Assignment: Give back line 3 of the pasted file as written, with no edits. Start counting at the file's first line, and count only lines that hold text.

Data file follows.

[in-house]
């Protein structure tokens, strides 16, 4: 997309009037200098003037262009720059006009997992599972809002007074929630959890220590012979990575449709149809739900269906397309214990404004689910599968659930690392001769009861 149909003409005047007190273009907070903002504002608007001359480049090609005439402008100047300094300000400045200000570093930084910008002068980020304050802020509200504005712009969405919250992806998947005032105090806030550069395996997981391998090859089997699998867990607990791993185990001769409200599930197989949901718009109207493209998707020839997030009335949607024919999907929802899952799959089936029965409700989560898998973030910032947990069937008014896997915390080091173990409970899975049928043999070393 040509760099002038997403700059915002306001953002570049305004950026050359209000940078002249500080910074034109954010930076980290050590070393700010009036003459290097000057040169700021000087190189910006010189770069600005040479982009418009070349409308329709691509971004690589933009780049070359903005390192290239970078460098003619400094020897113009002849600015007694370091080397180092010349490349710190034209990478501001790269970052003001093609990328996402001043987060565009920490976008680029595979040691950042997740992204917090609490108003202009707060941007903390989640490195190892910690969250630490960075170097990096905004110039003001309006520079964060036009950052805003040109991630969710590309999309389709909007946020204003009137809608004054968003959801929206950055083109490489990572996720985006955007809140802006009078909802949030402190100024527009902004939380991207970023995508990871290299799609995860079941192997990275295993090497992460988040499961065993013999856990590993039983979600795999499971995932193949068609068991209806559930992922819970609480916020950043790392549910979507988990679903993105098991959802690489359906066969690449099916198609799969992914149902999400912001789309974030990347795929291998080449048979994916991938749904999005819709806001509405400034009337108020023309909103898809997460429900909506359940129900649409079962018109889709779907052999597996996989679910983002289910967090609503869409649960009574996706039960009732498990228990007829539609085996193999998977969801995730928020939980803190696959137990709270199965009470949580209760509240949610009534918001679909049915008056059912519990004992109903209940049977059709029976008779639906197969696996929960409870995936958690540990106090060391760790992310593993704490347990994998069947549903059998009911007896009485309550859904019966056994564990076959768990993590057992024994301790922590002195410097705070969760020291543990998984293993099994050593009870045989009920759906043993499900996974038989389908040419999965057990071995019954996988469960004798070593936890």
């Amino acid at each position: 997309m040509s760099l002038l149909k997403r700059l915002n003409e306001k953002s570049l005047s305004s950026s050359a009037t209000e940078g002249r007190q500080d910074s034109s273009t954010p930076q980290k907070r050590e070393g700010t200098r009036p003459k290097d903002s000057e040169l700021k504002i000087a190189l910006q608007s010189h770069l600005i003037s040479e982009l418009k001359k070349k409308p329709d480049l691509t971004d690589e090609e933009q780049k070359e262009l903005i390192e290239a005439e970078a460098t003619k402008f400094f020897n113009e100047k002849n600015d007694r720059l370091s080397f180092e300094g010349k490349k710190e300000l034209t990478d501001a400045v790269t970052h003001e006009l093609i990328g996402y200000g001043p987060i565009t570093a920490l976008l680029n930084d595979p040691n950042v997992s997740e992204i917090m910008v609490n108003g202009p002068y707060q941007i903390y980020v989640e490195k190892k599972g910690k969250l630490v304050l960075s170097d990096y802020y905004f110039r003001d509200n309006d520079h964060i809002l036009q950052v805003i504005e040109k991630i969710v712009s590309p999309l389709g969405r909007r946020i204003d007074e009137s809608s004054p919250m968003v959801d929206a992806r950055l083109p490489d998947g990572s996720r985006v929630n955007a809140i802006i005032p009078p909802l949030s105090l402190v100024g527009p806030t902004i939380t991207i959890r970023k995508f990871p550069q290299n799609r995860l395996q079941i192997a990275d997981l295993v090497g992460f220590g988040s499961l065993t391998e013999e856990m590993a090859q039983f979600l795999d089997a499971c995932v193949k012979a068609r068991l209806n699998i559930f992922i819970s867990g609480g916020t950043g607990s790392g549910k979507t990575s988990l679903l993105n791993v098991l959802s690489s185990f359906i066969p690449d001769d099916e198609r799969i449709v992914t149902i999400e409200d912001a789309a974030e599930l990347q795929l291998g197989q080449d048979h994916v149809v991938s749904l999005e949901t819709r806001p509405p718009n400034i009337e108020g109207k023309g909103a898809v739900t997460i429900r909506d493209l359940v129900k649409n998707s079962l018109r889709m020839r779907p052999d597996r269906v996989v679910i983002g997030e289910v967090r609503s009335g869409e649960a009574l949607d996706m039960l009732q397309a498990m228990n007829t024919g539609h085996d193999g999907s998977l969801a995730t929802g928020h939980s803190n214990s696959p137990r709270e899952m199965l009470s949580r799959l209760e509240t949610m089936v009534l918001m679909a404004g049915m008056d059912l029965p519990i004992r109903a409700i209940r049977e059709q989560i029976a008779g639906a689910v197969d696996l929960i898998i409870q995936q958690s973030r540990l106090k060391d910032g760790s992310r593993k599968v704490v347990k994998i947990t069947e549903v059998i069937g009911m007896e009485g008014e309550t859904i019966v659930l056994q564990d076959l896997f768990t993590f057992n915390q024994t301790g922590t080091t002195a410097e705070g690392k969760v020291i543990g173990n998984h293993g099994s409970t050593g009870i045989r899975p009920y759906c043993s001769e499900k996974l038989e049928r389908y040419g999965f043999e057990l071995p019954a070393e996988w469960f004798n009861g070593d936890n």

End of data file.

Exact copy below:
């Amino acid at each position: 997309m040509s760099l002038l149909k997403r700059l915002n003409e306001k953002s570049l005047s305004s950026s050359a009037t209000e940078g002249r007190q500080d910074s034109s273009t954010p930076q980290k907070r050590e070393g700010t200098r009036p003459k290097d903002s000057e040169l700021k504002i000087a190189l910006q608007s010189h770069l600005i003037s040479e982009l418009k001359k070349k409308p329709d480049l691509t971004d690589e090609e933009q780049k070359e262009l903005i390192e290239a005439e970078a460098t003619k402008f400094f020897n113009e100047k002849n600015d007694r720059l370091s080397f180092e300094g010349k490349k710190e300000l034209t990478d501001a400045v790269t970052h003001e006009l093609i990328g996402y200000g001043p987060i565009t570093a920490l976008l680029n930084d595979p040691n950042v997992s997740e992204i917090m910008v609490n108003g202009p002068y707060q941007i903390y980020v989640e490195k190892k599972g910690k969250l630490v304050l960075s170097d990096y802020y905004f110039r003001d509200n309006d520079h964060i809002l036009q950052v805003i504005e040109k991630i969710v712009s590309p999309l389709g969405r909007r946020i204003d007074e009137s809608s004054p919250m968003v959801d929206a992806r950055l083109p490489d998947g990572s996720r985006v929630n955007a809140i802006i005032p009078p909802l949030s105090l402190v100024g527009p806030t902004i939380t991207i959890r970023k995508f990871p550069q290299n799609r995860l395996q079941i192997a990275d997981l295993v090497g992460f220590g988040s499961l065993t391998e013999e856990m590993a090859q039983f979600l795999d089997a499971c995932v193949k012979a068609r068991l209806n699998i559930f992922i819970s867990g609480g916020t950043g607990s790392g549910k979507t990575s988990l679903l993105n791993v098991l959802s690489s185990f359906i066969p690449d001769d099916e198609r799969i449709v992914t149902i999400e409200d912001a789309a974030e599930l990347q795929l291998g197989q080449d048979h994916v149809v991938s749904l999005e949901t819709r806001p509405p718009n400034i009337e108020g109207k023309g909103a898809v739900t997460i429900r909506d493209l359940v129900k649409n998707s079962l018109r889709m020839r779907p052999d597996r269906v996989v679910i983002g997030e289910v967090r609503s009335g869409e649960a009574l949607d996706m039960l009732q397309a498990m228990n007829t024919g539609h085996d193999g999907s998977l969801a995730t929802g928020h939980s803190n214990s696959p137990r709270e899952m199965l009470s949580r799959l209760e509240t949610m089936v009534l918001m679909a404004g049915m008056d059912l029965p519990i004992r109903a409700i209940r049977e059709q989560i029976a008779g639906a689910v197969d696996l929960i898998i409870q995936q958690s973030r540990l106090k060391d910032g760790s992310r593993k599968v704490v347990k994998i947990t069947e549903v059998i069937g009911m007896e009485g008014e309550t859904i019966v659930l056994q564990d076959l896997f768990t993590f057992n915390q024994t301790g922590t080091t002195a410097e705070g690392k969760v020291i543990g173990n998984h293993g099994s409970t050593g009870i045989r899975p009920y759906c043993s001769e499900k996974l038989e049928r389908y040419g999965f043999e057990l071995p019954a070393e996988w469960f004798n009861g070593d936890n």